|Sunday, April 25, 2004|
THE sluice gates for literary translations flung open some time go, so the flotsam and jettison have settled down, thus ensuring a smooth outflow. There is now an upsurge of translations as publishers vie with each other to enhance the scope for savouring multi-ethnic flavours. Now translations are well crafted by the matured expertise of bilingual wordsmiths maintaining the potential essence and almost camouflaging the original text. At this juncture, the endeavour of the author, Kishori Charan Das, is to hark the attention of their Oriyas to the inner voices, now, of course Phyllis Granoff has translated these into English for a wider readership. Translation has emerged as the forum for elucidating that despite multinational and multi-ethnic identities, there is a global convergence on human traits.
The writer says that from language to religion to the whiffs of food, though neighbours could be cocooned in diverse spaces, their commonalities are the frailties, the hypocrisy, deception and the yearning for meaning and fullness in existence. Only a creative person can deftly translate, simultaneously capture and exude the extant flavour. Bilingual expertise is the other skill, which Phyllis Granoff reflects in her efficacy of the translation as the reader effortlessly transcends to the Oriya scenario recreated by this American Indologist in the US.
This translation imbues familiar urban oriented themes and so is easier to empathise with. Das traverses the lives of the Indian middle class (probably with snatches from his own life), the disenchantment and anxieties that characterise their lives, their petty foibles and ultimately their great expectations.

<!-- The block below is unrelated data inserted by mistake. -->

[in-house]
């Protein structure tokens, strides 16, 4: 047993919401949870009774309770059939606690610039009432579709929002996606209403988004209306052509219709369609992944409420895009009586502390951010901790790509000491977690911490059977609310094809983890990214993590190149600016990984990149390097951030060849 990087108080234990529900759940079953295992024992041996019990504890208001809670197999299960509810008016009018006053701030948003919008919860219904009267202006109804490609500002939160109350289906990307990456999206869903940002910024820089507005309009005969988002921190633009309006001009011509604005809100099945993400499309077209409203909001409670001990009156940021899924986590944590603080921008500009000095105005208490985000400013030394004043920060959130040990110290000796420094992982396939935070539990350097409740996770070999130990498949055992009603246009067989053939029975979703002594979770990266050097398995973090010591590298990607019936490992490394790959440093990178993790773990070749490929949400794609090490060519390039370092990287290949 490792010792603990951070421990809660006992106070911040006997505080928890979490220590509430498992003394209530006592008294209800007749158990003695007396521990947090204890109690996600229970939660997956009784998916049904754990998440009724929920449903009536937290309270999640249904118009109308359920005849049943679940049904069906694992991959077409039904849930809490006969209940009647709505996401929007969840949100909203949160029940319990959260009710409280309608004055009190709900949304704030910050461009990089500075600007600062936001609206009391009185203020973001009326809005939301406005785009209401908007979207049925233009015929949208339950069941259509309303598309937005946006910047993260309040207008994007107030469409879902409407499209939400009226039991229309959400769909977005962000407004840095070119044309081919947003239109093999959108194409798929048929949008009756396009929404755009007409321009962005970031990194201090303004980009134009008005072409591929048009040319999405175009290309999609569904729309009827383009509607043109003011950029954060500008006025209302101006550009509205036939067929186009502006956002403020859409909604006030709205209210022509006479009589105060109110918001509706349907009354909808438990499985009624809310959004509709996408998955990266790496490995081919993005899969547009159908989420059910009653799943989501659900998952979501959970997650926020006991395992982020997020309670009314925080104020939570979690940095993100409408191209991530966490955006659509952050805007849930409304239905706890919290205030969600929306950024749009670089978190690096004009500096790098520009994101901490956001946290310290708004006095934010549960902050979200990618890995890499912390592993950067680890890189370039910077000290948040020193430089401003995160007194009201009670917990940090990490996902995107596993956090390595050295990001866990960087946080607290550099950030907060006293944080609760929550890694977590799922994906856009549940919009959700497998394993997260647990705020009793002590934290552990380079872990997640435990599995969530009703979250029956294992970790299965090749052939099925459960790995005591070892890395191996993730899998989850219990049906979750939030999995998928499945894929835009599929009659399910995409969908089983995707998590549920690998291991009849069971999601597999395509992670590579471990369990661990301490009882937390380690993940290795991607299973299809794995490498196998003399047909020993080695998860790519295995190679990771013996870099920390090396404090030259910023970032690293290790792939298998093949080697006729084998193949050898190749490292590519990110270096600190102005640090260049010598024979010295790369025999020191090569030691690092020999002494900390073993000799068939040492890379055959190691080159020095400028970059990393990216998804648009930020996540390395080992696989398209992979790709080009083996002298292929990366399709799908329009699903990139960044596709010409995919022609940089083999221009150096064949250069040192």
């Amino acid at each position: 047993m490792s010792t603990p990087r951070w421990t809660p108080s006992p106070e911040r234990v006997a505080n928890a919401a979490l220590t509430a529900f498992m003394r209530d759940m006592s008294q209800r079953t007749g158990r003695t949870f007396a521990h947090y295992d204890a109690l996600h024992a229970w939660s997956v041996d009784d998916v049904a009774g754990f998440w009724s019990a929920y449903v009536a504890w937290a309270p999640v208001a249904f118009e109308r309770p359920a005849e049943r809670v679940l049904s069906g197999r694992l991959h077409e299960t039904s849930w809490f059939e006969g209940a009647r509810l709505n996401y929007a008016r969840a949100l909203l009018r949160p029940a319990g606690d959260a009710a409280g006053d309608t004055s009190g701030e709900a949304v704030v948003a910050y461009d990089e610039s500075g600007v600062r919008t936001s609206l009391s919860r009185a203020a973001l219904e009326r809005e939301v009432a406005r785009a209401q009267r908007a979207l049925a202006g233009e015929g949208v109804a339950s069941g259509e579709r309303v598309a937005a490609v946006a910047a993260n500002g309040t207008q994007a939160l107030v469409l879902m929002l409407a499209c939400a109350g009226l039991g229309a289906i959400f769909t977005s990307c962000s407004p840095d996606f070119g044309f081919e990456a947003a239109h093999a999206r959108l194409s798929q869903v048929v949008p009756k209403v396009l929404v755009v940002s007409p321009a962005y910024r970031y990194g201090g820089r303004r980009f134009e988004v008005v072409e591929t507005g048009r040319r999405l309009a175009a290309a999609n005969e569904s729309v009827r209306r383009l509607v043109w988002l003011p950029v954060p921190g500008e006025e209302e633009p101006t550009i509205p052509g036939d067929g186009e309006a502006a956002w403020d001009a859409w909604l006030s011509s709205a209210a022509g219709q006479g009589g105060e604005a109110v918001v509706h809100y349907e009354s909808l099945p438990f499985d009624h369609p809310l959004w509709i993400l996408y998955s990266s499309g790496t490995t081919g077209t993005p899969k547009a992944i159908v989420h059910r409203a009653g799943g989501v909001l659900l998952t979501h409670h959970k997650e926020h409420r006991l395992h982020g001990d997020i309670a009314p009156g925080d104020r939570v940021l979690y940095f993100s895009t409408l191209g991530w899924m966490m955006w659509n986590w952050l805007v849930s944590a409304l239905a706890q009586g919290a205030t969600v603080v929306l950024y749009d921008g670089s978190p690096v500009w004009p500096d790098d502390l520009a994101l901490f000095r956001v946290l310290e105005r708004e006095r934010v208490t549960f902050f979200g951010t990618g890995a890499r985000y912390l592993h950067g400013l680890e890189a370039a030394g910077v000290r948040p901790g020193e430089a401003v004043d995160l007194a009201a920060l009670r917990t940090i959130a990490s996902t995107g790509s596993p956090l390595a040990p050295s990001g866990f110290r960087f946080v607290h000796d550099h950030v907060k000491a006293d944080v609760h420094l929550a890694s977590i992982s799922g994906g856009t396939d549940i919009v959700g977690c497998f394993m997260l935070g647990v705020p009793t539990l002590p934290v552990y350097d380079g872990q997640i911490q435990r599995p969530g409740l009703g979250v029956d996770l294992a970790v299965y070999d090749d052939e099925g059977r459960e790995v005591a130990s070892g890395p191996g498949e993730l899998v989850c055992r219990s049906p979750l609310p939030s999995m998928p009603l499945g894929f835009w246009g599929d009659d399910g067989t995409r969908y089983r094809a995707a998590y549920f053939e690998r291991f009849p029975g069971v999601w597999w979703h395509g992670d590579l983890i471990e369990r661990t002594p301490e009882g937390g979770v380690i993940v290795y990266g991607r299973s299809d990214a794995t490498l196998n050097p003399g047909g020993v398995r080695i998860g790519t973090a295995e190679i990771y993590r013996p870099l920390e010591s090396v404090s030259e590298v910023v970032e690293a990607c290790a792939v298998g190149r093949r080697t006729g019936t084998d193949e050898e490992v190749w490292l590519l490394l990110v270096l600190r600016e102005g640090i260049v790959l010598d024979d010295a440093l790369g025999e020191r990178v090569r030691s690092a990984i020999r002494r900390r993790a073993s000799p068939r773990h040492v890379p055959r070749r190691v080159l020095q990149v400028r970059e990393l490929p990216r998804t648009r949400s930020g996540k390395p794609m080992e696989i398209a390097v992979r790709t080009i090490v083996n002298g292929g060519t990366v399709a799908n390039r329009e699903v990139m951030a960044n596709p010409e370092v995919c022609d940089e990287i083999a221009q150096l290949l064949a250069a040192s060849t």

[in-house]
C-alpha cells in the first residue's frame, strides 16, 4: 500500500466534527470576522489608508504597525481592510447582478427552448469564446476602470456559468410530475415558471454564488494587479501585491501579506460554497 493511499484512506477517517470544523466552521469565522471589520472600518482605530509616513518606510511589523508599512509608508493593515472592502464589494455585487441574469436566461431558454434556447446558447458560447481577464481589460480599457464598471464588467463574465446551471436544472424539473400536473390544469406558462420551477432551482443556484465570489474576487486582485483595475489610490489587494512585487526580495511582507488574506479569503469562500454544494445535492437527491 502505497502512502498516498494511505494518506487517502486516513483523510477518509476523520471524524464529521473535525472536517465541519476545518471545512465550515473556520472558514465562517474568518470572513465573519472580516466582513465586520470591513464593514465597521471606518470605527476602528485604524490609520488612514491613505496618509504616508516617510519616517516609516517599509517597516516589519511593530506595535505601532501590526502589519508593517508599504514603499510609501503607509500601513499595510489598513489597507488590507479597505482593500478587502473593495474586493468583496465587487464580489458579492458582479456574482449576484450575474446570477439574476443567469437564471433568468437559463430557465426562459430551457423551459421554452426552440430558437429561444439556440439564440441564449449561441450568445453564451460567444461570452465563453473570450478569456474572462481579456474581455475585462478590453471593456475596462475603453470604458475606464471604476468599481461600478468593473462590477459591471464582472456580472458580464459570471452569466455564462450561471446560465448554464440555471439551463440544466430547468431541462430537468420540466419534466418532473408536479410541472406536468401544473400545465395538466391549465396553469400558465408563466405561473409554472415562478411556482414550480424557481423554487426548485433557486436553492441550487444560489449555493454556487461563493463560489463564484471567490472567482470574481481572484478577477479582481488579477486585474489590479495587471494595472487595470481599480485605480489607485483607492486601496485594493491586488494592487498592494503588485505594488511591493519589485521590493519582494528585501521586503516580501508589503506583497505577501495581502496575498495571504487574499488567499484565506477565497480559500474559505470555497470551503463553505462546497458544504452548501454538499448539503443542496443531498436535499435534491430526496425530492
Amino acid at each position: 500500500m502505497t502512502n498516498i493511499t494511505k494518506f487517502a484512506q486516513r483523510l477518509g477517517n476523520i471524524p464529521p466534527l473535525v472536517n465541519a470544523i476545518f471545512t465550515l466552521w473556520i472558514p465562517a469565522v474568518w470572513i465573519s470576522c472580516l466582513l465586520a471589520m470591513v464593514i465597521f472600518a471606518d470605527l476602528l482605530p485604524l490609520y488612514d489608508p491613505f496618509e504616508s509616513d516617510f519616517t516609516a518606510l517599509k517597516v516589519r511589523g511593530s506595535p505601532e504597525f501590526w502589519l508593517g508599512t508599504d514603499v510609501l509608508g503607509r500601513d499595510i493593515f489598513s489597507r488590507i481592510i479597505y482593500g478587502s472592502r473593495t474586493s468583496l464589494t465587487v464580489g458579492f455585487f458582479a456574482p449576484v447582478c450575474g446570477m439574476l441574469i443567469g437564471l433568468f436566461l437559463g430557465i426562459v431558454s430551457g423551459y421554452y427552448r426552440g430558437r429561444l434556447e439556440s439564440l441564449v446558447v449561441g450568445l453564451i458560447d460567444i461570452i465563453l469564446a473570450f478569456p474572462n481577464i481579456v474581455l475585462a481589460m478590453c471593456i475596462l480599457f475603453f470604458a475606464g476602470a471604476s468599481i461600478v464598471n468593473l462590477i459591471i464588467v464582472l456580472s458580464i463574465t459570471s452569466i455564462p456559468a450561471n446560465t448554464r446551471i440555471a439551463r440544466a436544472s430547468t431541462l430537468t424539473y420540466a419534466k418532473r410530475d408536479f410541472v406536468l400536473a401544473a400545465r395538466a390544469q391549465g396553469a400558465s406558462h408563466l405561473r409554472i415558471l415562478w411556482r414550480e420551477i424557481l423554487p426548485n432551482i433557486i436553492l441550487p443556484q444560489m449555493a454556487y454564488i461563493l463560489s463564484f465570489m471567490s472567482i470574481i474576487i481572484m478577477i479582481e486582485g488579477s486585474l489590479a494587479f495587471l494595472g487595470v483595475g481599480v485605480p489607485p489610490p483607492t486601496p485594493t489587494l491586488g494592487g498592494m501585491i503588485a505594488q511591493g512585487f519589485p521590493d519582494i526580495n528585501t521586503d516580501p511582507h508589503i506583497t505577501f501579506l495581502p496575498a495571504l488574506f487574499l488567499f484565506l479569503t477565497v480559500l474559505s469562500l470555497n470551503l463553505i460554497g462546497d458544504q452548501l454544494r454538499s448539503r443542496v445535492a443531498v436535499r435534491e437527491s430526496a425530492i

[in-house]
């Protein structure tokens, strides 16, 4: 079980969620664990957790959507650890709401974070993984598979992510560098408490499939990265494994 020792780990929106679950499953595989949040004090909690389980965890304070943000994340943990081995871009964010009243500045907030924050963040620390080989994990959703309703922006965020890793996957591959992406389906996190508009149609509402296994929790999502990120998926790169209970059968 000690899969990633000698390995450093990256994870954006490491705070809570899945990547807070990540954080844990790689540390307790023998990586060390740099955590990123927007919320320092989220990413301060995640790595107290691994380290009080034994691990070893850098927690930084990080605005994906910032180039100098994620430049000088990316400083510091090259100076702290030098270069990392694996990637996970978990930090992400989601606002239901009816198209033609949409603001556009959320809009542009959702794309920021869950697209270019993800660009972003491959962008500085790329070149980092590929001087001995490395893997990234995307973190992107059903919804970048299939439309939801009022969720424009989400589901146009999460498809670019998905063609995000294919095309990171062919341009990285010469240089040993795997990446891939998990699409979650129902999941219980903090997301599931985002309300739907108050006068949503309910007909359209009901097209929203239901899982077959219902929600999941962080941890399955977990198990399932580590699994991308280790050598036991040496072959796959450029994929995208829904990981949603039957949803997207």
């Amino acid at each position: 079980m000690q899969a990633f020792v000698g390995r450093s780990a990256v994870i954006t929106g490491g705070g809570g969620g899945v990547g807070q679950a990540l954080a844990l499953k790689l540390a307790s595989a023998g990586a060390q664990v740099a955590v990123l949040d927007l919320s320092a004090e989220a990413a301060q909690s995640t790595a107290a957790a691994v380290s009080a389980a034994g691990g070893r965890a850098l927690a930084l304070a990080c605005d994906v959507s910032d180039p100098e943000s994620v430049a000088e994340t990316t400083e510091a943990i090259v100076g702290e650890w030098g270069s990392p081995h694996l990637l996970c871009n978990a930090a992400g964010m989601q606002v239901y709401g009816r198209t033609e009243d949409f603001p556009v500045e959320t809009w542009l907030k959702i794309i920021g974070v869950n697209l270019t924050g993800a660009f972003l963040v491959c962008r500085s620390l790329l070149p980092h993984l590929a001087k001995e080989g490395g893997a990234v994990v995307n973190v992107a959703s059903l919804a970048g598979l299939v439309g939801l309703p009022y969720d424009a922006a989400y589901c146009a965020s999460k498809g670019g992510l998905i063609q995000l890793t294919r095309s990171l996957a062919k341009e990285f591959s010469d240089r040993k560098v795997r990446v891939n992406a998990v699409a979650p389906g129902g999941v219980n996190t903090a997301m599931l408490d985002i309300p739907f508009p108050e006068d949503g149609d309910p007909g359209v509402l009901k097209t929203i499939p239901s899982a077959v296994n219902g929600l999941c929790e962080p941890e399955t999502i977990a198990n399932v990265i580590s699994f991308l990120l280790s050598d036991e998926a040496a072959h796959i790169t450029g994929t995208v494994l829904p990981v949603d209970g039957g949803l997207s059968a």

Dasí stories evince a sense of dejection and alienation with even the middle class he is slotted within. However, if cultural diversity makes him feel inadequate, it also impels him to pursue an in-depth understanding of his complexed subjects. His themes are the perplexing multiplicity of Indian culture and his expos`E9 of the foibles of his own strata. Perhaps, it is the realistic portrayal of his fictional figments that helps the readers enter his world with ease. Dasí career as a government official sensitised him to different layers of discourse in social situations being out of sync with ground reality. There was a recurrent realisation that "officialese" was a different language, far removed from life. Apart from his skill, as a raconteur it is his sensitivity as a writer that is apparent.
His story, Atonement, is the riveting experience of a woman, who moves into an urban area and how she wants to break away from her rural life to the extent that even reminiscences are suppressed. The arrival of a relative from her "gory" past is unbearable and how she contends with it. His rendition is uncompromising as he exposes the hypocritical urge of the protagonist to expunge her rural past. The story, Mr Absent-minded, His wife & Co., is a multi-layered expos`E9 with pathos and the tragic-comical recapitulations of a retired government official. "This is that time of life when most persons are content to look back and savour memories, but not Durlabha; in a crowing example of his forgetfulness, Durlabha would chase away even the slightest wisp of a memory.
The more forgetful he became, the more restless he seemed to grow, until he could no longer resist an irrational urge to flee from his house." So eventually this couple in the limelight of their lives spar with each other, bickering over shared memories, as they eventually move towards a semblance of understanding. A reader must perceive that the recounting of trivia has punch lines embedded, which must be gleaned. Even in a simple story like Compassion, which is about stray dogs, there are meaningful innuendoes, which convey volumes about the authorís inner voice.
Other stories are about a father who finds comfort in the stillness of a flower in his garden, while he silently battles with his restless son. In another story, a mother and daughter engage in unspoken recriminations and justifications as they strive to bridge years of distances. Translated literature is truly a repository of localised truths, offering insights into individual experiences not just in Orissa, but everywhere.